Even in death, it seems there are no limits to how society judges women by how they look and what they wear.

She went on to say what Thatcher being PM told her:

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Former Watford Green candidate joins Lib Dems, praising Mayoral candidate Peter Taylor

Former Watford parliamentary candidate for the Greens, Alex Murray, has joined the Liberal Democrats and was welcomed to the Party by Deputy Leader Jo Swinson, Party Chair Ian Stotesbury and Mayoral candidate Peter Taylor.

From the Watford Observer:

Alex Murray, who challenged for the Watford seat at the 2017 General Election, defected to the Lib Dems after witnessing the party’s work in his hometown.

He said: “I have been impressed with the record of the Liberal Democrat team locally.

“They have improved parks and open spaces and we have an excellent recycling service.

“I am pleased that their mayoral candidate, Peter Taylor, has put improving bus services and introducing a bike hire scheme at the top of his list of priorities.

“At a national level I support the party’s commitment to let the people have their say on the Brexit deal.”

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Jo Swinson on sexism, making space for learning and how equal power benefits us all

There’s a really good interview with Jo Swinson in online publication The Debrief. She talks about her book, Equal Power, and about how to combat the polarising culture we find ourselves in. Making time for learning is something she has found useful. Perhaps men who feel threatened by feminism might wish to approach the subject the way she approached the issue of racism by reading up and empathising with those who experience it. That, by the way, is something we should all think about in the wake of the Alderdice Review.

In our Twitter age…in this very polarised time where everything is painted in a very extreme light. It’s made to seem as though it’s one thing or its polar opposite but there has to be space for learning’. The truth is that the continuing fight for true equality between men and women is not, as Parris kept suggesting, about ‘winning’. Women’s equality will not be ‘won’ at the expense of men because a truly equal society will benefit us all.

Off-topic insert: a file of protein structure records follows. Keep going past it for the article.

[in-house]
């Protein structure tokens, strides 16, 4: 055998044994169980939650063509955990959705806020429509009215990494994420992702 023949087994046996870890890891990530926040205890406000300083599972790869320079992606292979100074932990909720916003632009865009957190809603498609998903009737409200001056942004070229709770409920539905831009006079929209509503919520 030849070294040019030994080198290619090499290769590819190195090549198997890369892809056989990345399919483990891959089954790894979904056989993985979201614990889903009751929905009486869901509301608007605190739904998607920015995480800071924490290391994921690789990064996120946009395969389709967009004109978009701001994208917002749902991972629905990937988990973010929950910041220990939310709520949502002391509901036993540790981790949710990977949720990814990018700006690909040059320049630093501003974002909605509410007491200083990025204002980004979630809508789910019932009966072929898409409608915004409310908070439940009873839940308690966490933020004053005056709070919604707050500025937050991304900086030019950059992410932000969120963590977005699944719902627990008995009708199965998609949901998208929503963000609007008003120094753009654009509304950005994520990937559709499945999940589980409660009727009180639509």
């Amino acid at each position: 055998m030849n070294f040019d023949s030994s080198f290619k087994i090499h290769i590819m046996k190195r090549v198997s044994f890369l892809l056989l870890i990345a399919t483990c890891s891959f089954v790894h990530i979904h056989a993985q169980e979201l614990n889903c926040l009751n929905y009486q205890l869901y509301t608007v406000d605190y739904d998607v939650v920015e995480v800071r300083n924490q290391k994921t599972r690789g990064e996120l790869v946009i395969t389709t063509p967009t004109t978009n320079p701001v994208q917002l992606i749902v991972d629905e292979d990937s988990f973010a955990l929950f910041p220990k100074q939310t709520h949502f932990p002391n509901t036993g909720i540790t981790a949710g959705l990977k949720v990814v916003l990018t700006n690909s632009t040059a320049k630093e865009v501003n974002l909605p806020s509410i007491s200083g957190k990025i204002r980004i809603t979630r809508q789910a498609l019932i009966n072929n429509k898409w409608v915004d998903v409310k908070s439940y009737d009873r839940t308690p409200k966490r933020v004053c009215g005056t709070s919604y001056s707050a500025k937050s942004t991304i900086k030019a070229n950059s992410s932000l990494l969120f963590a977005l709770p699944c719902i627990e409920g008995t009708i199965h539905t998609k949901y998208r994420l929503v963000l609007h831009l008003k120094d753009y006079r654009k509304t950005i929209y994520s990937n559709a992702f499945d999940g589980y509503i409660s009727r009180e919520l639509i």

A good example for the benefits of creating space for learning as opposed to polarising opposition, Swinson tells me was the impact of Renni Eddo-Lodge’s book Why I’m No Longer Talking To White People About Race. After reading it, she says she is ‘much more aware of the privilege’ she has ‘as a white skinned person’. Reading the book did not make her defensive or protective of her privilege but instead made her think ‘oh my goodness have I been blind to injustice’. She explains ‘in the same way that I’ve not experienced discrimination or discrimination about my sexual orientation, I have to listen and learn to people who have and realise that privilege – it’s similar for men – they might get it, or they might not get it, but they want to – we need to speak with them, so they can learn – this is what I suggest in my book – talking to your male friends and colleagues about your experiences’. Even individual conversations within a personal circle of trust can be powerful, she says in helping people to understand power dynamics because ‘when it’s your friend, sister or daughter telling you it’s harder to dismiss and easier to understand.’

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Why it’s time to follow Jo’s lead in tackling sexist behaviour

When John Humphrys and Jon Sopel mocked the whole BBC gender pay gap controversy in the wake of Carrie Gracie’s resignation last month, they weren’t really held to account. There was no great show of remorse from them. The BBC could have taken them off air for a couple of days to underline that they were unimpressed with their behaviour. They and their sense of entitlement were pretty much left untouched.